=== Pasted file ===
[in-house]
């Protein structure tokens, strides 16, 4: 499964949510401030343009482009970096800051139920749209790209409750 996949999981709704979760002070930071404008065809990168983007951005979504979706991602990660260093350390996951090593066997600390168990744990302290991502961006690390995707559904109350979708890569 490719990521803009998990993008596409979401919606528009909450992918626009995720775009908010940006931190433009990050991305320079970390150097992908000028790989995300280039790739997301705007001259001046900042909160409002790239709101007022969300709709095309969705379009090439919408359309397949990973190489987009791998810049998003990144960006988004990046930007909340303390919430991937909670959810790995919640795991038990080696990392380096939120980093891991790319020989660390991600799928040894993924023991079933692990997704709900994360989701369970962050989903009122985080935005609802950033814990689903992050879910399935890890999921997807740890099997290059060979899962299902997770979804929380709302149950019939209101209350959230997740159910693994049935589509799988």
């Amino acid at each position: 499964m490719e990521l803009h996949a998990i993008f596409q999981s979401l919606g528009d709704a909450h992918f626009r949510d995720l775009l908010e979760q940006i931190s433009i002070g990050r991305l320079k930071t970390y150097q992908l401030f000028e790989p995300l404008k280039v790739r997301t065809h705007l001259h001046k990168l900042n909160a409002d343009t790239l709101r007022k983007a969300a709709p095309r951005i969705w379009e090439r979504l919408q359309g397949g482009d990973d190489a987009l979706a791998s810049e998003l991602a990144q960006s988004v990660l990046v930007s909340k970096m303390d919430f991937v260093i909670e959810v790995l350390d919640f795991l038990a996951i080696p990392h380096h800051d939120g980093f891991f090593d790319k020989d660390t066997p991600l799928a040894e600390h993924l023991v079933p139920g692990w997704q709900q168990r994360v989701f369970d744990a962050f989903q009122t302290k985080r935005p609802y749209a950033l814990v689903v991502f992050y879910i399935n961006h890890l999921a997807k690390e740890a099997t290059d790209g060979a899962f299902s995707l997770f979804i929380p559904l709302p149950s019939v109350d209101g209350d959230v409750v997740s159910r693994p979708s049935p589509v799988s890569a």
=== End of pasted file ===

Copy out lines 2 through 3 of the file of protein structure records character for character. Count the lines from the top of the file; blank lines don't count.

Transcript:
């Protein structure tokens, strides 16, 4: 499964949510401030343009482009970096800051139920749209790209409750 996949999981709704979760002070930071404008065809990168983007951005979504979706991602990660260093350390996951090593066997600390168990744990302290991502961006690390995707559904109350979708890569 490719990521803009998990993008596409979401919606528009909450992918626009995720775009908010940006931190433009990050991305320079970390150097992908000028790989995300280039790739997301705007001259001046900042909160409002790239709101007022969300709709095309969705379009090439919408359309397949990973190489987009791998810049998003990144960006988004990046930007909340303390919430991937909670959810790995919640795991038990080696990392380096939120980093891991790319020989660390991600799928040894993924023991079933692990997704709900994360989701369970962050989903009122985080935005609802950033814990689903992050879910399935890890999921997807740890099997290059060979899962299902997770979804929380709302149950019939209101209350959230997740159910693994049935589509799988």
């Amino acid at each position: 499964m490719e990521l803009h996949a998990i993008f596409q999981s979401l919606g528009d709704a909450h992918f626009r949510d995720l775009l908010e979760q940006i931190s433009i002070g990050r991305l320079k930071t970390y150097q992908l401030f000028e790989p995300l404008k280039v790739r997301t065809h705007l001259h001046k990168l900042n909160a409002d343009t790239l709101r007022k983007a969300a709709p095309r951005i969705w379009e090439r979504l919408q359309g397949g482009d990973d190489a987009l979706a791998s810049e998003l991602a990144q960006s988004v990660l990046v930007s909340k970096m303390d919430f991937v260093i909670e959810v790995l350390d919640f795991l038990a996951i080696p990392h380096h800051d939120g980093f891991f090593d790319k020989d660390t066997p991600l799928a040894e600390h993924l023991v079933p139920g692990w997704q709900q168990r994360v989701f369970d744990a962050f989903q009122t302290k985080r935005p609802y749209a950033l814990v689903v991502f992050y879910i399935n961006h890890l999921a997807k690390e740890a099997t290059d790209g060979a899962f299902s995707l997770f979804i929380p559904l709302p149950s019939v109350d209101g209350d959230v409750v997740s159910r693994p979708s049935p589509v799988s890569a």